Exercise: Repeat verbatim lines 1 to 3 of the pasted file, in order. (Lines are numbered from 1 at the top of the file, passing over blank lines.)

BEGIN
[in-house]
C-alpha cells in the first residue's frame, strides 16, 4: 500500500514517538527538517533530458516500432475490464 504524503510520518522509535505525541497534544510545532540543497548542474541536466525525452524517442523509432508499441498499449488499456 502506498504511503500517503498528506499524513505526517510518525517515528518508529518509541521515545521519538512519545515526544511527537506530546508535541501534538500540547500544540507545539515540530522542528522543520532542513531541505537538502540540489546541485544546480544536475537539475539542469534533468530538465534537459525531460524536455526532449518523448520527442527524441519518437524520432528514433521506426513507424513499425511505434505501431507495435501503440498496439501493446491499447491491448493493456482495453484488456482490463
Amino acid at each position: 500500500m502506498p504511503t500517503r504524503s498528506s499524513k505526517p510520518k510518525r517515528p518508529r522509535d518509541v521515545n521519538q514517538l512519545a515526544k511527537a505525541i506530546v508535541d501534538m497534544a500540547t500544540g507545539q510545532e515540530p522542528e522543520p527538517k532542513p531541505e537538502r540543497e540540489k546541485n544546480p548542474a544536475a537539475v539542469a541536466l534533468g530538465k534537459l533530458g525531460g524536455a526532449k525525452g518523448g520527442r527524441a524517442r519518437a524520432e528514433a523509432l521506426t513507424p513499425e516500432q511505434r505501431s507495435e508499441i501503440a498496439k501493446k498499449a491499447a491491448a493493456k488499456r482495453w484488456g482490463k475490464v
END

[in-house]
C-alpha cells in the first residue's frame, strides 16, 4: 500500500514517538527538517533530458516500432475490464 504524503510520518522509535505525541497534544510545532540543497548542474541536466525525452524517442523509432508499441498499449488499456 502506498504511503500517503498528506499524513505526517510518525517515528518508529518509541521515545521519538512519545515526544511527537506530546508535541501534538500540547500544540507545539515540530522542528522543520532542513531541505537538502540540489546541485544546480544536475537539475539542469534533468530538465534537459525531460524536455526532449518523448520527442527524441519518437524520432528514433521506426513507424513499425511505434505501431507495435501503440498496439501493446491499447491491448493493456482495453484488456482490463
Amino acid at each position: 500500500m502506498p504511503t500517503r504524503s498528506s499524513k505526517p510520518k510518525r517515528p518508529r522509535d518509541v521515545n521519538q514517538l512519545a515526544k511527537a505525541i506530546v508535541d501534538m497534544a500540547t500544540g507545539q510545532e515540530p522542528e522543520p527538517k532542513p531541505e537538502r540543497e540540489k546541485n544546480p548542474a544536475a537539475v539542469a541536466l534533468g530538465k534537459l533530458g525531460g524536455a526532449k525525452g518523448g520527442r527524441a524517442r519518437a524520432e528514433a523509432l521506426t513507424p513499425e516500432q511505434r505501431s507495435e508499441i501503440a498496439k501493446k498499449a491499447a491491448a493493456k488499456r482495453w484488456g482490463k475490464v